Free (harvested) energy

As a Physics student, I have to prepare a seminar for my classmates regarding some topic broadly connected with Physics. I chose Energy harvesting, as suggested by a professor, without knowing much about the field or the commercial offerings. However, aften collecting many sources and writing the article, I have come to have a much better opinion of our future than before. Namely, I discovered things like this:

Solar backpacks

English: Voltaic Systems Backpack

Voltaic Systems solar backpack

I want one and will probably buy one sometime this year. Part of the reason being the new smartphone lasts less than a day when mobile internet is active, but for the most part these things are just awesome. At $200 they cost about twice as much a comparable backpacs without the solar cells, which still falls into the range of a heavy backpack user like me. The more powerful models can also recharge your laptop battery, making them ideal for laptop-lugging outgoers.

Providers: Voltaic Systems, Eclipse Solar Gear

Building automation

This is more of a long-term goal, as I don’t plan to have a house of my own any time soon, but that doesn’t make it any less appealing. Having your lights, heating, ventilation and AC automated, as well as controllable from anywhere, is not only very convenient, but often energy saving as well. The EnOcean alliance seems to be leading here, especially with self-powered devices, while other providers like ZigBee focusing more on wired and grid-powered sensors and switches.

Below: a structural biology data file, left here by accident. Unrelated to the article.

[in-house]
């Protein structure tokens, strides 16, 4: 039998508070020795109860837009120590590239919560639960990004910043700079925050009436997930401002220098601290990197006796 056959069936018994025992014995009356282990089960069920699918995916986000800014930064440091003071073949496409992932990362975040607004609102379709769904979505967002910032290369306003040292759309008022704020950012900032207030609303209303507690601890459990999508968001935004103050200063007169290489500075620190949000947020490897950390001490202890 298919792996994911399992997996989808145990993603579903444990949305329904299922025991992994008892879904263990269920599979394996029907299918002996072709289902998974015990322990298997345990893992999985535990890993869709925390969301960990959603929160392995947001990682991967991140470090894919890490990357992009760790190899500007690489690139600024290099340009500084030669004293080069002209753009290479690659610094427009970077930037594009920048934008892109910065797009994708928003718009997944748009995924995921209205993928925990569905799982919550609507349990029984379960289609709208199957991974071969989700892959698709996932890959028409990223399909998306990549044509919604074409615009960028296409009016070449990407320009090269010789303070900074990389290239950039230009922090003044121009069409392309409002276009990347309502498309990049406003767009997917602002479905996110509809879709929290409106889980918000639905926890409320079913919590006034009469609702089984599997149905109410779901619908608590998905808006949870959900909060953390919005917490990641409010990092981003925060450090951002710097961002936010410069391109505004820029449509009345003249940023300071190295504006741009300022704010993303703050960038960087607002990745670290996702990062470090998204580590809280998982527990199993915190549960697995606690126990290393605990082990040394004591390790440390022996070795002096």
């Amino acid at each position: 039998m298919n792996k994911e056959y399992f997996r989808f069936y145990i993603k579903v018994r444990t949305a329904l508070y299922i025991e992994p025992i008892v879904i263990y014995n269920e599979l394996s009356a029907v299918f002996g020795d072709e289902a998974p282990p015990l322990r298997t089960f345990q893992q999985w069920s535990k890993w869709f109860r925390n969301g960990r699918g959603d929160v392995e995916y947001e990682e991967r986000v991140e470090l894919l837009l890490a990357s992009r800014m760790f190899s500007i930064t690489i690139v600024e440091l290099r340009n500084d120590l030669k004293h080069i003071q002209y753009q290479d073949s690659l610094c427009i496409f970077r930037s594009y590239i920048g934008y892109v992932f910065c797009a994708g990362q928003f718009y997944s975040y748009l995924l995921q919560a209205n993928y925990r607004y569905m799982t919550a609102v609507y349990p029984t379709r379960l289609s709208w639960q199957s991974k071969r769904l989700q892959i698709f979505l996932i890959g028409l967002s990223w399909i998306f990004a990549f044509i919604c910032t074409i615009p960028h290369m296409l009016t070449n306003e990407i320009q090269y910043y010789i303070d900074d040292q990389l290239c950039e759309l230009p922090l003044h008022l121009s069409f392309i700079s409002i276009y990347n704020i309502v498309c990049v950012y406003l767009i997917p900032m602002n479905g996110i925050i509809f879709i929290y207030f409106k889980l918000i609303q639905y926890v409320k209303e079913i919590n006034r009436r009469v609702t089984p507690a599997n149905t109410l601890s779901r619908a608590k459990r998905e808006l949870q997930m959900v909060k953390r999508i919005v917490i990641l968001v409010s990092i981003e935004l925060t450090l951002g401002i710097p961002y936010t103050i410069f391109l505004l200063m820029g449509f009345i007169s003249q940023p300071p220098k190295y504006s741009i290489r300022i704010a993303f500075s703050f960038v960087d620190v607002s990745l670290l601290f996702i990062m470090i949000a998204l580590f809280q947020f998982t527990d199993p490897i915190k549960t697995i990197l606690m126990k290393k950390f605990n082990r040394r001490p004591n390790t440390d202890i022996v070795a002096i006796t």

Shoe power

These aren’t yet commercially available, but there are several people who managed to make a power-generating shoe. Using piezoelectricity, the forces of human walking can be harvesting to power a small device, or at least recharge you phone while walking. You can’t really buy one yet, here is a tutorial to make it. Also, IBM included “people power”, of which piezoelectric shoes are a subset, in their five-year predictions (while I was in the middle of the seminar) as an example of technology which will prosper soon. Since I walk about 2.5 kilometers to school and back at least two times per week, I’d be interested in such shoes, provided they won’t be prohibitively expensive.

Batteryless remotes

English: Batteryless TV remote control from Ph...

Batteryless remote by Arveni for Philips

This doesn’t really interest me, as I neither watch TV nor have a car, but the force of pressing the button is often enough to send a signal from the remote to the receiver (TV, car, whatever else there’s a remote for). Because of this, batteries can be completely removed, removing the terrible annoyances when they run out. Philips has a working prototype for a TV remote, while Volvo presented a favorable case study  for their S80 in 2000. Once again, I haven’t yet seen one of these in real life, but as the costs of power sources drop, they might be coming without us knowing at all.

My seminar

If you’re interested, I have included both the article and a short presentation, both in PDF form.


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